“I am most serious. Figure to yourself, my friend, that the real rent of those flats is £350. I have just ascertained that from the landlord’s agents. And yet this particular flat is being sublet at eighty pounds! Why?”
"It was a good tournament," Doc said. "And the Machine has proven itself a grandmaster. It must make you feel good, Simon, after being out of tournament chess for twenty years."
arrangement adapted for ready reference. It is true that the botanists of the 17th century and Linnaeus himself often spoke of facility of use as a great object to be kept in view in constructing a system; but every one who brought out a new system did so really because he believed that his own was a better expression of natural affinities than those of his predecessors. If some like Ray and Morison were more influenced by the wish to exhibit natural affinities by means of a system, and others as Tournefort and Magnol thought more of framing a perspicuous and handy arrangement of plants, yet it is plain from the objections which every succeeding systematist makes to his predecessors, that the exhibition of natural affinities was more or less clearly in the minds of all as the main object of the system; only they all employed the same wrong means for securing this end, for they fancied that natural affinities could be brought out by the use of a few easily recognised marks, whose value for systematic purposes had been arbitrarily determined. This opposition between means and end runs through all systematic botany from Cesalpino in 1583 to Linnaeus in 1736.
But before the exhibition of the natural affinity gave birth to the first efforts at classification on the part of de l’Obel (Lobelius) and afterwards of Kaspar Bauhin, the Italian botanist Cesalpino (1583) had already attempted a system of the vegetable kingdom on a very different plan. He was led to distribute all vegetable forms into definite groups not by the fact of natural affinity, which impressed itself on the minds of the botanists of Germany and the Netherlands through involuntary association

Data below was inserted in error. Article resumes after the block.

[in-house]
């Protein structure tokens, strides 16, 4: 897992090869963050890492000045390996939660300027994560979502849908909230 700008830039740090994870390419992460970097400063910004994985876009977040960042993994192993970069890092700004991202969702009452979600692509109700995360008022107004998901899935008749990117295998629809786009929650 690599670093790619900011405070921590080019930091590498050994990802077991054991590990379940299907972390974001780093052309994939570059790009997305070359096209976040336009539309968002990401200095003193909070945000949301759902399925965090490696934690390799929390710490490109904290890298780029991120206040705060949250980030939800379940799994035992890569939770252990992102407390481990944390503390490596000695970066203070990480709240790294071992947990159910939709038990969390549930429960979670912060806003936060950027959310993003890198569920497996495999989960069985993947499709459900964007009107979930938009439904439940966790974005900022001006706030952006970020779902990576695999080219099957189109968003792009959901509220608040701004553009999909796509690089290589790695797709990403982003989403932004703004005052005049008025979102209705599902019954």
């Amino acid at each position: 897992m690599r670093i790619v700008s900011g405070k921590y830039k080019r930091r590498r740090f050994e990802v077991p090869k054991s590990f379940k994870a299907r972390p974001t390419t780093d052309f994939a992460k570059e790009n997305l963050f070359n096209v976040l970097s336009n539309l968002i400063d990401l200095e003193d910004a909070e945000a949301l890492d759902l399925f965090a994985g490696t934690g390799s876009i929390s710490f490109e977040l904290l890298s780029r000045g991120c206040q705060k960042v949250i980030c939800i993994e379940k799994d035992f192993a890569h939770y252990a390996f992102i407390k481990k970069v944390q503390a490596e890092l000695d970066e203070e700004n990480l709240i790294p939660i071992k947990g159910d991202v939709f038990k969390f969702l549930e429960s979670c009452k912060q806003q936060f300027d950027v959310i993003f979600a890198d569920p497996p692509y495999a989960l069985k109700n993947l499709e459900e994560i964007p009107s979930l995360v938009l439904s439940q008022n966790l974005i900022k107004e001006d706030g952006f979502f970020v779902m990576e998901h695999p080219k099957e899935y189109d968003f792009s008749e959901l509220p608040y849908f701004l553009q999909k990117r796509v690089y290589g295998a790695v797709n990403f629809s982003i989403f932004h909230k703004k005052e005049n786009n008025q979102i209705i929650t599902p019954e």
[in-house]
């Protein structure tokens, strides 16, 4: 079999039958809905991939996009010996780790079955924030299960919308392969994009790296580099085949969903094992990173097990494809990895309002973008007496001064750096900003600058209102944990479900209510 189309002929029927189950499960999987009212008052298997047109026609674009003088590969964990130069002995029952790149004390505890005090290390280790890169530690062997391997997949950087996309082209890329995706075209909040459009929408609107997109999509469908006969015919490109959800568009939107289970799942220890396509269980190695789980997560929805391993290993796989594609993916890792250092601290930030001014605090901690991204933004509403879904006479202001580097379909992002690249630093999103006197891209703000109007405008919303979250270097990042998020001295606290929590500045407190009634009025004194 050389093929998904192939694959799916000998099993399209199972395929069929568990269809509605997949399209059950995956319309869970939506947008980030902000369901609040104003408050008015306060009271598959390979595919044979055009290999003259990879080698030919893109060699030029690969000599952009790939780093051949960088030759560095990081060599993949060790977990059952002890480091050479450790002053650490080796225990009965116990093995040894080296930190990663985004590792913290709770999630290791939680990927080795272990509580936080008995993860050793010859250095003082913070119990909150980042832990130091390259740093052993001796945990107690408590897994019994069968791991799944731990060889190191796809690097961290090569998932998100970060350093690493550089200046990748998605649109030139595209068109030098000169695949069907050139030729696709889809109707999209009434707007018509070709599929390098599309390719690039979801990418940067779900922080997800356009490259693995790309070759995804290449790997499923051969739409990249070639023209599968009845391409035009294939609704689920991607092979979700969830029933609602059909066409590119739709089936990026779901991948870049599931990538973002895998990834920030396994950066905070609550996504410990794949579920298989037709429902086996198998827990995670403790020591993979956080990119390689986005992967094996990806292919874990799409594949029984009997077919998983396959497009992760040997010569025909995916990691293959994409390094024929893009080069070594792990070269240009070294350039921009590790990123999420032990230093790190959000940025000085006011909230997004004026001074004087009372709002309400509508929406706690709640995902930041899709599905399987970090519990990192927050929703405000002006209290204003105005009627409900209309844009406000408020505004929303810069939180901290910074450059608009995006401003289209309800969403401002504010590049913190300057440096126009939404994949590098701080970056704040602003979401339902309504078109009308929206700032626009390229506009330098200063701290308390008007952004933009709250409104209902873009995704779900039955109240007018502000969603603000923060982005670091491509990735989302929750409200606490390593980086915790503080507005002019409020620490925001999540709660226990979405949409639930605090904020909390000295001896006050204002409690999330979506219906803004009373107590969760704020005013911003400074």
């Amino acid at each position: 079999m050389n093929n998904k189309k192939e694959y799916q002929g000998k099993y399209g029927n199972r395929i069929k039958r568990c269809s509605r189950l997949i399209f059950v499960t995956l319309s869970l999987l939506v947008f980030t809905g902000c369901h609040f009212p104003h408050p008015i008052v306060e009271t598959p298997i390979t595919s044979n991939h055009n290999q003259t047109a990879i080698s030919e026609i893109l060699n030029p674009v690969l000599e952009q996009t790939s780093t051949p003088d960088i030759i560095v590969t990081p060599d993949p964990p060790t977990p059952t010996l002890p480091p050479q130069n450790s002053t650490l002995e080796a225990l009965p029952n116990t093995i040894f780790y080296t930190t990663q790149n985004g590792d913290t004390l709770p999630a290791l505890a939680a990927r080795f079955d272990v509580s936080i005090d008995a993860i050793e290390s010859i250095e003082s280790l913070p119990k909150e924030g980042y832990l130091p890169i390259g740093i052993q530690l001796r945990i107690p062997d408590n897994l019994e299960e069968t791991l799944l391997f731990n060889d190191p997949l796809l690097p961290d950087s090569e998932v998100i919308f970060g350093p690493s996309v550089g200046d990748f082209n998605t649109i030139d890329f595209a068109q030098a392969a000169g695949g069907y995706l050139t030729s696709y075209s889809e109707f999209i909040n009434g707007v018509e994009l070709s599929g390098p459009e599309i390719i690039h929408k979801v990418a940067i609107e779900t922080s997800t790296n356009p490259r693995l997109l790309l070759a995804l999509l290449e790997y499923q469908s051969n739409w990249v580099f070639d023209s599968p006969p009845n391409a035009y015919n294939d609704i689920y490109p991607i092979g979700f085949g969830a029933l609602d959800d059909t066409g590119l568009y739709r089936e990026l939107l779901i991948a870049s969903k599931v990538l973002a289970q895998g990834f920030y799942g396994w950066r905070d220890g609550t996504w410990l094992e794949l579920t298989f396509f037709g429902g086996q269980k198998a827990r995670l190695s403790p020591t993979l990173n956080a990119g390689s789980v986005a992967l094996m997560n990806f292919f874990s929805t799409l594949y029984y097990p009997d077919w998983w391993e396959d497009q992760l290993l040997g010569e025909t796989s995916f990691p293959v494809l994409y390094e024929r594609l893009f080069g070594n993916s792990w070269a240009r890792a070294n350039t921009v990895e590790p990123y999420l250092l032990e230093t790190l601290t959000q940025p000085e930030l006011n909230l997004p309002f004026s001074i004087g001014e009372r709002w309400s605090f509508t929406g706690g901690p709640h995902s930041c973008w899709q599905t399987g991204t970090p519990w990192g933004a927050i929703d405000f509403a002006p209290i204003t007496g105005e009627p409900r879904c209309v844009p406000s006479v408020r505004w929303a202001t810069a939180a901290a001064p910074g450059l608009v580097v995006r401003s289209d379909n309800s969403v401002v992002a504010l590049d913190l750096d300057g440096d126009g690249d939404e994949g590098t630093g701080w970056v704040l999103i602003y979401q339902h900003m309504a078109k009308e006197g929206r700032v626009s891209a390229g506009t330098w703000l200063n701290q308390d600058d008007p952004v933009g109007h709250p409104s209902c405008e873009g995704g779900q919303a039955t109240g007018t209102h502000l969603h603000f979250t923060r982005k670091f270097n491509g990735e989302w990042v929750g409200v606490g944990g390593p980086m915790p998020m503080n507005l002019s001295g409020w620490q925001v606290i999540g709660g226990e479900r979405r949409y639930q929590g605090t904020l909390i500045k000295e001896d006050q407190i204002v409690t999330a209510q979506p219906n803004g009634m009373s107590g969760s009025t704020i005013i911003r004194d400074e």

“No!” ses she, and her voyce rung out pashunutly “Not that! I don’t meen that ingagemint——ef you considered it ever such” ses she, and her voyce catched oop in her throte which she hild wid her hand, “I mean” ses she, “yure ingagemint to Una Robbins. You——”
what went on on the west-ern side. Lee’s ar-my was the best of all the foe. Af-ter cross-ing the Po-to-mac the two ar-mies looked for each oth-er. Lee, fac-ing east, was com-ing from the west of the town of Get-tys-burg, and Meade was tak-ing his post on Cem-e-ter-y Ridge, at the south. It was not thought that a bat-tle, by all, would then be-gin, but “Meade’s Cav-al-ry,” led by Bu-ford, came up-on Lee’s front guard on Ju-ly 1, 1863, and they fought. The Un-ion men were forced back and had loss-es. Night then came on, and by that time both sides, each with a-bout 80,000 men, were in the moon-light up-on the ground. The troops were in good trim and of high cour-age. On the next day the foe car-ried works at both ends of the Un-ion line. The third day the Un-ion ar-my got back the lost ground on its right. The foe then made a fierce charge and broke through the cen-tre of the Un-ion ar-my, but were at last put down and sent back. The end of the charge was the end of the bat-tle and point-ed to the end of the war. In this fight Lee lost 36,000 men. With those he lost the first time he made a thrust at the North, and these, 90,000 of some of the best troops in the world laid down their lives for the cause they held dear.
(1) Socialism, i.e. a large, a slowly elaborating conception of a sane and organized state and moral culture to replace our present chaotic way of living,
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